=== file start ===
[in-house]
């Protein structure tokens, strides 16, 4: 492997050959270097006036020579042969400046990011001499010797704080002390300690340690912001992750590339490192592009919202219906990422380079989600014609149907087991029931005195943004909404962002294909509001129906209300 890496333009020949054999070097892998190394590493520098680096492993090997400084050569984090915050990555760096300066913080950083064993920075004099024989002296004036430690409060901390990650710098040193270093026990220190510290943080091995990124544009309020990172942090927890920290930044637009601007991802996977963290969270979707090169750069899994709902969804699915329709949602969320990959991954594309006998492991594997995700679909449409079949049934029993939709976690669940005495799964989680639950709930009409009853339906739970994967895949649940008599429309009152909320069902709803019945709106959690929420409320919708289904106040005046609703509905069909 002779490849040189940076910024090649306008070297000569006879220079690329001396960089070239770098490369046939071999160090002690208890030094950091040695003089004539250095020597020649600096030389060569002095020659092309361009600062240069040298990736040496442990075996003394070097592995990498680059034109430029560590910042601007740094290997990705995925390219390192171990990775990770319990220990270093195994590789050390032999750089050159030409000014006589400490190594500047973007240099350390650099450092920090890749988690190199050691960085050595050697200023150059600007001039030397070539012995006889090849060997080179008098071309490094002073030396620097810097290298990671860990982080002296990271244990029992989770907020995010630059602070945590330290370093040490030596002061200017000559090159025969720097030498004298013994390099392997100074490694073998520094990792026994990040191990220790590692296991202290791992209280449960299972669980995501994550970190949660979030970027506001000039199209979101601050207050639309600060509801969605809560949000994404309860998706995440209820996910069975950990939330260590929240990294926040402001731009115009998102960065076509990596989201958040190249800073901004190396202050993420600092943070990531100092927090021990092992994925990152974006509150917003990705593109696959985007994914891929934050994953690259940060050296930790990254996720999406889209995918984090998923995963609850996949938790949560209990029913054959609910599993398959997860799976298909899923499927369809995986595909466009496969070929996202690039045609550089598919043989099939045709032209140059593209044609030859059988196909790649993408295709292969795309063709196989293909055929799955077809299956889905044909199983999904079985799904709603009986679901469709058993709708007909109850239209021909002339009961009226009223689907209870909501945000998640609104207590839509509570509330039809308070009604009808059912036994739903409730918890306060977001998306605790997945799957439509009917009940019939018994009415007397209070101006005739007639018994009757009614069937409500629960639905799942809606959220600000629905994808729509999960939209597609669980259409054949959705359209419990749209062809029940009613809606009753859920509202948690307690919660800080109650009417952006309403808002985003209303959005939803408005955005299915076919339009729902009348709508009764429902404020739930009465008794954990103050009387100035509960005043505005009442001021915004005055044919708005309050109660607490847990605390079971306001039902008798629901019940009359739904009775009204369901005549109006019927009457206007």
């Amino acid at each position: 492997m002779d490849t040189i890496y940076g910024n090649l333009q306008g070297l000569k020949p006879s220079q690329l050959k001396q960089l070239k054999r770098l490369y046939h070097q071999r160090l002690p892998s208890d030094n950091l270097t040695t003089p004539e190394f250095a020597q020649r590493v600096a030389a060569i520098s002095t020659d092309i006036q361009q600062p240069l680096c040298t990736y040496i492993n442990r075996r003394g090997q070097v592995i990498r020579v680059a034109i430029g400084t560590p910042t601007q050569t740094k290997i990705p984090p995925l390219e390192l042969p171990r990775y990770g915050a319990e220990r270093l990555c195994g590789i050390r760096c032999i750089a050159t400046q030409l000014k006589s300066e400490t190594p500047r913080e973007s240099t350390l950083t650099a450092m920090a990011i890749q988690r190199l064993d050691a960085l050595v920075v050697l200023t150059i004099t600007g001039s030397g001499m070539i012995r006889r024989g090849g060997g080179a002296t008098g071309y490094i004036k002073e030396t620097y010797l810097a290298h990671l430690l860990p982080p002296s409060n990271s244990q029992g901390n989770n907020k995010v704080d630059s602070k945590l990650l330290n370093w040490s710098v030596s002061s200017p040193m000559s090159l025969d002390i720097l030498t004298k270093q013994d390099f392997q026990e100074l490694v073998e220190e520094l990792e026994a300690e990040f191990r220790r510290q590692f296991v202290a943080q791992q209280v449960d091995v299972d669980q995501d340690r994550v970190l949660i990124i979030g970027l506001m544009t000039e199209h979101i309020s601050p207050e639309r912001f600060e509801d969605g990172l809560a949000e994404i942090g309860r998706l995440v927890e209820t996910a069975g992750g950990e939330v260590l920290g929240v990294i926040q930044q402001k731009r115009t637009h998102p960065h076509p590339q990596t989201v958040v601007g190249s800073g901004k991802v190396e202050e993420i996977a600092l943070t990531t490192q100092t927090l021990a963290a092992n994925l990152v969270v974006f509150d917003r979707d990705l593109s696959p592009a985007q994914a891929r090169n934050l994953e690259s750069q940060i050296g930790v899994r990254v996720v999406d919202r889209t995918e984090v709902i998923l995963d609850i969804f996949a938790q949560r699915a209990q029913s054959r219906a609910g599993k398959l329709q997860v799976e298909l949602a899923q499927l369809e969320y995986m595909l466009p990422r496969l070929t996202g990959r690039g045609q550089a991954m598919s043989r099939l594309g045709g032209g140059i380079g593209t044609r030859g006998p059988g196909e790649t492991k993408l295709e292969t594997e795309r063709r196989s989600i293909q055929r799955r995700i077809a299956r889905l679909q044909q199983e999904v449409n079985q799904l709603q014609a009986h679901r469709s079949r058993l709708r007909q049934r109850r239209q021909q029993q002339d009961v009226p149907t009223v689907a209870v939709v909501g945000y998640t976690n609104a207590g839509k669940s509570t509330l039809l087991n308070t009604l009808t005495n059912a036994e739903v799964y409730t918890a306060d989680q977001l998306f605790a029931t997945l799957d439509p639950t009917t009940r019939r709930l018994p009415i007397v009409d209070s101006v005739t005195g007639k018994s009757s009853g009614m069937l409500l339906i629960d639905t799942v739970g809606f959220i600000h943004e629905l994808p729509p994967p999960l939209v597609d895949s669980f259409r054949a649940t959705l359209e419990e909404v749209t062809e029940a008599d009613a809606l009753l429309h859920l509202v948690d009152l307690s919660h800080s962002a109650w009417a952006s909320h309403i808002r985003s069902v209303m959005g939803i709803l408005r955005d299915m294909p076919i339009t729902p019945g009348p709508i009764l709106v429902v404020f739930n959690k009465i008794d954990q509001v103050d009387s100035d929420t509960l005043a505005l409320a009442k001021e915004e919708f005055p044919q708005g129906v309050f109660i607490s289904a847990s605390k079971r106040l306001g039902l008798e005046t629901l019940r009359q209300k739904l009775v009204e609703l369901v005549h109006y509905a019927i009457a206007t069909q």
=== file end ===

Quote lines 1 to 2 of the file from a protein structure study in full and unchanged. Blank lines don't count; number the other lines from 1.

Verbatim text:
[in-house]
């Protein structure tokens, strides 16, 4: 492997050959270097006036020579042969400046990011001499010797704080002390300690340690912001992750590339490192592009919202219906990422380079989600014609149907087991029931005195943004909404962002294909509001129906209300 890496333009020949054999070097892998190394590493520098680096492993090997400084050569984090915050990555760096300066913080950083064993920075004099024989002296004036430690409060901390990650710098040193270093026990220190510290943080091995990124544009309020990172942090927890920290930044637009601007991802996977963290969270979707090169750069899994709902969804699915329709949602969320990959991954594309006998492991594997995700679909449409079949049934029993939709976690669940005495799964989680639950709930009409009853339906739970994967895949649940008599429309009152909320069902709803019945709106959690929420409320919708289904106040005046609703509905069909 002779490849040189940076910024090649306008070297000569006879220079690329001396960089070239770098490369046939071999160090002690208890030094950091040695003089004539250095020597020649600096030389060569002095020659092309361009600062240069040298990736040496442990075996003394070097592995990498680059034109430029560590910042601007740094290997990705995925390219390192171990990775990770319990220990270093195994590789050390032999750089050159030409000014006589400490190594500047973007240099350390650099450092920090890749988690190199050691960085050595050697200023150059600007001039030397070539012995006889090849060997080179008098071309490094002073030396620097810097290298990671860990982080002296990271244990029992989770907020995010630059602070945590330290370093040490030596002061200017000559090159025969720097030498004298013994390099392997100074490694073998520094990792026994990040191990220790590692296991202290791992209280449960299972669980995501994550970190949660979030970027506001000039199209979101601050207050639309600060509801969605809560949000994404309860998706995440209820996910069975950990939330260590929240990294926040402001731009115009998102960065076509990596989201958040190249800073901004190396202050993420600092943070990531100092927090021990092992994925990152974006509150917003990705593109696959985007994914891929934050994953690259940060050296930790990254996720999406889209995918984090998923995963609850996949938790949560209990029913054959609910599993398959997860799976298909899923499927369809995986595909466009496969070929996202690039045609550089598919043989099939045709032209140059593209044609030859059988196909790649993408295709292969795309063709196989293909055929799955077809299956889905044909199983999904079985799904709603009986679901469709058993709708007909109850239209021909002339009961009226009223689907209870909501945000998640609104207590839509509570509330039809308070009604009808059912036994739903409730918890306060977001998306605790997945799957439509009917009940019939018994009415007397209070101006005739007639018994009757009614069937409500629960639905799942809606959220600000629905994808729509999960939209597609669980259409054949959705359209419990749209062809029940009613809606009753859920509202948690307690919660800080109650009417952006309403808002985003209303959005939803408005955005299915076919339009729902009348709508009764429902404020739930009465008794954990103050009387100035509960005043505005009442001021915004005055044919708005309050109660607490847990605390079971306001039902008798629901019940009359739904009775009204369901005549109006019927009457206007």